Interview With Pro Nature Photographer Ralph Clevenger

Pro Nature Photographer is proud to have the opportunity to interview veteran nature photographer Ralph Clevenger.

Please tell us how you got started and how long you have been in the business.

“I got started in the business of photography when I was going to Brooks Institute. Being a commercial photography school I was constantly reminded about how to make a living taking photographs. I licensed my first images while I was a student and learned that no matter what my “day job” was I could produce work and submit it to commercial and editorial clients for publication. My business model hasn’t really changed in the last 30 years, stock, assignment, and a day job. My day job is teaching photography and video production at Brooks, I’ve written books and lead workshops, my stock is represented by Corbis, and I do half a dozen assignments a year.”

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ProFolio: Nature Photographer Richard Wong

My name is Richard Wong and I’m a Los Angeles-based travel and nature photographer. I started to develop an online presence for my photography and submitting travel photos to stock agencies in 2005 because I needed the money. I had just completed grad school and needed a job (along with student loan payments about to kick in) so the only way I could afford to take photos was to start making money at photography. Every year since then, except for one, my revenue has increased by nearly double year over year. My photos have been used by the likes of Whole Foods Market, Tri-Counties Bank, Aquarium of the Pacific, the Vancouver Winter Olympics, AAA, Outdoor Photographer, Cramer-Krasselt, Fodors, and various publishers, businesses and non-profit organizations. Other photographic services I have provided include digital workflow consulting, modeling photo retouching and a photography presentation for the Sierra Club. My website can be found at:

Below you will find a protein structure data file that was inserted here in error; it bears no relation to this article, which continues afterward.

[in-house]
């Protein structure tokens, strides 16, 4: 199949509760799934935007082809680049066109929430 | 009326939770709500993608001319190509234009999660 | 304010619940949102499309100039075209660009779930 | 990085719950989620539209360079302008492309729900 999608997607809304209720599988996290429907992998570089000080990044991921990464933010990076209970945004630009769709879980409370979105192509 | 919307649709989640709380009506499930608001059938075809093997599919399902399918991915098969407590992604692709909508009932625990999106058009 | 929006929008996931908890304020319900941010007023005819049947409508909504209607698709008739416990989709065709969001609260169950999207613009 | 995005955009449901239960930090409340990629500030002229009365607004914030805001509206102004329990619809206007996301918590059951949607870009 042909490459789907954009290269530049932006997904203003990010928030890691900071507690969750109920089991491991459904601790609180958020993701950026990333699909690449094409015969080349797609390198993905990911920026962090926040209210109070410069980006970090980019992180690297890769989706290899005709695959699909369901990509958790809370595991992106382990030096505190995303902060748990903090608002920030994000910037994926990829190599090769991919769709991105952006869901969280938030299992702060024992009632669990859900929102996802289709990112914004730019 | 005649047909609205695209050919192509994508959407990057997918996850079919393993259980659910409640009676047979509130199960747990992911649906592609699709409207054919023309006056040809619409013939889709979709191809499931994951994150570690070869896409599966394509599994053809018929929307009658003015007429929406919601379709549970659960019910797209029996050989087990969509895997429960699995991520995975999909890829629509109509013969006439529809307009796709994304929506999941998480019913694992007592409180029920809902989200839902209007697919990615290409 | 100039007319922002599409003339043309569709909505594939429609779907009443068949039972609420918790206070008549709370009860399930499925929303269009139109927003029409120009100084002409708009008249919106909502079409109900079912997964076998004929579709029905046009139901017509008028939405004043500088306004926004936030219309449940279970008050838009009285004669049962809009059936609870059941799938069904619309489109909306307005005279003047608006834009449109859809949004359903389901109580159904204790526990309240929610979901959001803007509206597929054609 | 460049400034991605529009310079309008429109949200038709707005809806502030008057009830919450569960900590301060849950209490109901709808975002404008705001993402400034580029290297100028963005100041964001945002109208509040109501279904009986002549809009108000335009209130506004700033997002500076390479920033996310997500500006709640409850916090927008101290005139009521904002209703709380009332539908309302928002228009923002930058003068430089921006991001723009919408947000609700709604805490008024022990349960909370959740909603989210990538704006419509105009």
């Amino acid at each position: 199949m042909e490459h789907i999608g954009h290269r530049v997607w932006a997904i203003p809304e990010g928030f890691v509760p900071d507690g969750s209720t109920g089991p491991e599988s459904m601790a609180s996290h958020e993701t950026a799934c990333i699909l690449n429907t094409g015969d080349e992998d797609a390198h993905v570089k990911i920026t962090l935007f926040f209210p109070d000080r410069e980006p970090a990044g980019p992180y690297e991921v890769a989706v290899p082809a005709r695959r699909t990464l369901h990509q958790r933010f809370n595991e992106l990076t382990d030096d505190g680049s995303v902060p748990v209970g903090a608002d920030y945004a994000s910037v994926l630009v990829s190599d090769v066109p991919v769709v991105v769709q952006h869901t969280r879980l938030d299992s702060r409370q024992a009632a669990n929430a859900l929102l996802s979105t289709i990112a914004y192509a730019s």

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Interview with Christina Mittermeier of the iLCP

by: Jeff Krase